I always err on the side of caution when I’ve been imbibing in alcohol. Which is to say, give me one beer and I likely won’t operate a motor vehicle. Call it a previous bad experience. And while not fatal or liable, it was one that left my ego bruised yet my conscience firmly intact. But rarely, especially here in LA, do you find that to be the popular decision, since it’s difficult to travel from one part of the city to the next without incurring a massive taxi bill, though “ridesharing” has helped ease that pain a bit. Nevertheless, my point is that people, especially those below the age of 30, are rarely a good judge when it comes to gauging their level of intoxication with respects to driving. So, the answer would seem to be in the form of this: the BACtrack Vio.
To date the Vio is the company’s smallest, lightest and most portable breathalyzer. In fact, so small that it can attach to a keychain and while not totally devoid of some encumbering effects, it’s reasonable in the grand scheme of things (and costs just $50). Included is a single AAA battery and since I’ve only been using the Vio for a better part of a week I can’t tell you how long it’s battery will last. By comparison, their more expensive Mobile includes a microUSB rechargeable battery, but costs $80 more and uses more expensive and what I’d guess energy draining parts due to its accuracy.
That said, I compared the accuracy of the Vio to that of the Mobile. You see the Mobile claims to use a police grade sensor to determine BAC (blood alcohol content), where as the Vio uses a smaller, less powerful sensor. No matter, as the Vio consistently produced the same results as the BACtrack Mobile version. Though I guess the true test would be to walk into a police station and compare both of these against a machine that could remove you of the possession of a driver’s license for up to a year. If not for nothing, perhaps it’s fair to point out that at least BACtrack isn’t without consistency.
Using the BACtrack Vio isn’t a sorted affair. Dump the included AAA battery into it, download the just refreshed BACtrack app (iOS or Android) and pair the two devices by way of Bluetooth. It’s all simple stuff that doesn’t require multiple button presses or a set of instructions. Moreover, re-pairing the device after you re-power it up, via a small button on the side of the Vio (power on is indicated by a small blue LED light which mind you flickers when powering down – a nice touch) is quick and painless. Finally, to acquire a reading, it’s just a question of flipping up the mouthpiece – 3 sanitary attachments are included, though no one will carry those with them since it defeats its portable nature – and blowing when the app tells you to do so for 5 seconds (there is a 10 second warm up time and about 45 seconds required between readings). Unlike the BACtrack Mobile, which uses a sensor that clicks when the reading has been completed, the Vio makes no such noise. It’s also a bit tougher to blow into since the ventilation pipe is just that much smaller. If all is done correctly a reading should appear on the screen along with an estimate to the time of sobriety – something BACtrack calls ZeroLine technology.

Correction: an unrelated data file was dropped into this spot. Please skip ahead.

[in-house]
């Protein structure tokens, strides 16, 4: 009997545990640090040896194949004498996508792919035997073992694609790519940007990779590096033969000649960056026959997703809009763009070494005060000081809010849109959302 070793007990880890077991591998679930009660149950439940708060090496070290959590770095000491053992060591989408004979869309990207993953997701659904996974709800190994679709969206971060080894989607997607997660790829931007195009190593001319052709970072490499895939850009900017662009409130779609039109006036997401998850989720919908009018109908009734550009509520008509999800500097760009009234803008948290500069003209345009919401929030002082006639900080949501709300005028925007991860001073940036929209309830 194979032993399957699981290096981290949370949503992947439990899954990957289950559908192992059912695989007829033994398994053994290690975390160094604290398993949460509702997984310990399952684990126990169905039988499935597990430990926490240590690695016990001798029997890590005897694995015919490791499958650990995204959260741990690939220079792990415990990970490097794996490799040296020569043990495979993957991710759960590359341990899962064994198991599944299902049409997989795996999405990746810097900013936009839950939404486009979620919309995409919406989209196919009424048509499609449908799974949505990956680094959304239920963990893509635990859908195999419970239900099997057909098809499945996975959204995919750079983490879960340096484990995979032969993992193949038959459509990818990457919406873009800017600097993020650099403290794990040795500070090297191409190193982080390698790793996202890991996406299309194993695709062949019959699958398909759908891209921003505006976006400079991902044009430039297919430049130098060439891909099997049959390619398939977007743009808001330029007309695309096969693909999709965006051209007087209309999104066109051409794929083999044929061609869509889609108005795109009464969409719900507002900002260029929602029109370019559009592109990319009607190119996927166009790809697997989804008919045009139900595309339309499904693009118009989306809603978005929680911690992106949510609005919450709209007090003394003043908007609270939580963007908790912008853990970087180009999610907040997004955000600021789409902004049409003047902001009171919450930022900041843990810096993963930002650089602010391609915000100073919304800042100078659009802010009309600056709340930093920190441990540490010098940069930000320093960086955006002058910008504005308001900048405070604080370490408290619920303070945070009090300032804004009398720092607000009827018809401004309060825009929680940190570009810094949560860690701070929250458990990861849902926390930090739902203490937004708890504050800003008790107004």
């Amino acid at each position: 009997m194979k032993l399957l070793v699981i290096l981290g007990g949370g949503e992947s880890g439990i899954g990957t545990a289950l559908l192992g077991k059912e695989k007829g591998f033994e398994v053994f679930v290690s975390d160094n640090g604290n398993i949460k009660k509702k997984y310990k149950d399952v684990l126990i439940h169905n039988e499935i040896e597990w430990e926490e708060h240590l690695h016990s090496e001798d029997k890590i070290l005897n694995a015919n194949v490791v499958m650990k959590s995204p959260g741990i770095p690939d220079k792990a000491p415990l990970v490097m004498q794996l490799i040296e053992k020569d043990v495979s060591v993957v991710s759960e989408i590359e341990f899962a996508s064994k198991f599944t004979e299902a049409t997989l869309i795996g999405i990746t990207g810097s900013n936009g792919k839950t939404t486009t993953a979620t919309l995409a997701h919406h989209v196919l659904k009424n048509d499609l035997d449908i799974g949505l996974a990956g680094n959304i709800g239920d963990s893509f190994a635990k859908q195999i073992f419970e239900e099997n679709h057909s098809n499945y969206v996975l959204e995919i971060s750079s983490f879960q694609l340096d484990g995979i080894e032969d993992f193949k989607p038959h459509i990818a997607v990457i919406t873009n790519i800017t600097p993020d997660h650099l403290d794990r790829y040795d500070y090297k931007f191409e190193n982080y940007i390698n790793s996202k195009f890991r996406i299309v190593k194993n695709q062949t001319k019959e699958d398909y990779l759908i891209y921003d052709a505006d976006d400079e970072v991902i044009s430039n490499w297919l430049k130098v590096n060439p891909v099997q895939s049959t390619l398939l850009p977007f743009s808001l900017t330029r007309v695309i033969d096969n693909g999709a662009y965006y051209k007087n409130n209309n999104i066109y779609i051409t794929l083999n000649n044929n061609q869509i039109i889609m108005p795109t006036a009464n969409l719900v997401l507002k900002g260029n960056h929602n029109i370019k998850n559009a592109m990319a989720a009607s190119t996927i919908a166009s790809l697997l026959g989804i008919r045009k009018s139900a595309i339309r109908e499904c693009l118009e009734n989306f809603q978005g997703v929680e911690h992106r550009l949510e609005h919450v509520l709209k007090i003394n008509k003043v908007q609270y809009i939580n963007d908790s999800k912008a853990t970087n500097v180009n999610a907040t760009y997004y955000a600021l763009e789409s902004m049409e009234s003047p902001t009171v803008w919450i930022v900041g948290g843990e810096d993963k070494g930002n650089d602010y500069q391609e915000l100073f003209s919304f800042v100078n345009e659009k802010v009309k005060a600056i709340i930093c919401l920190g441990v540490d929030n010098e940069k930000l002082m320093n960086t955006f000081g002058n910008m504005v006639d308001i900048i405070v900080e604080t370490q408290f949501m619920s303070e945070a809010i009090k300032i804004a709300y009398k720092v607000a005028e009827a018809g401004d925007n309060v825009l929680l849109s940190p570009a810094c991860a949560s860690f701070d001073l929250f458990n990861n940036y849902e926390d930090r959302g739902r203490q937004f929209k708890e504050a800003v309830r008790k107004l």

So, for the most part I have very few negative things to say about BACtrack’s latest, the Vio. The mouthpiece attachments are pretty much useless since you’ll never have them on hand, unless your at home. Battery life is questionable, or up in the air at this point, but you already knew that. Accuracy, well, it’s hard to say. But of all the people that I tested it on, it seemed to fairly well represent their BAC with respects to how much they said they had drank and their level of impairment. And on a final note, for those concerned about the weight of the device and size consider this: the size is more encumbering than the weight of it and…and what’s the price you’re willing to pay to avoid a DUI? A slightly bloated pants pocket and 50 less dollars in your wallet? Not a bad deal if you ask me…or a cop.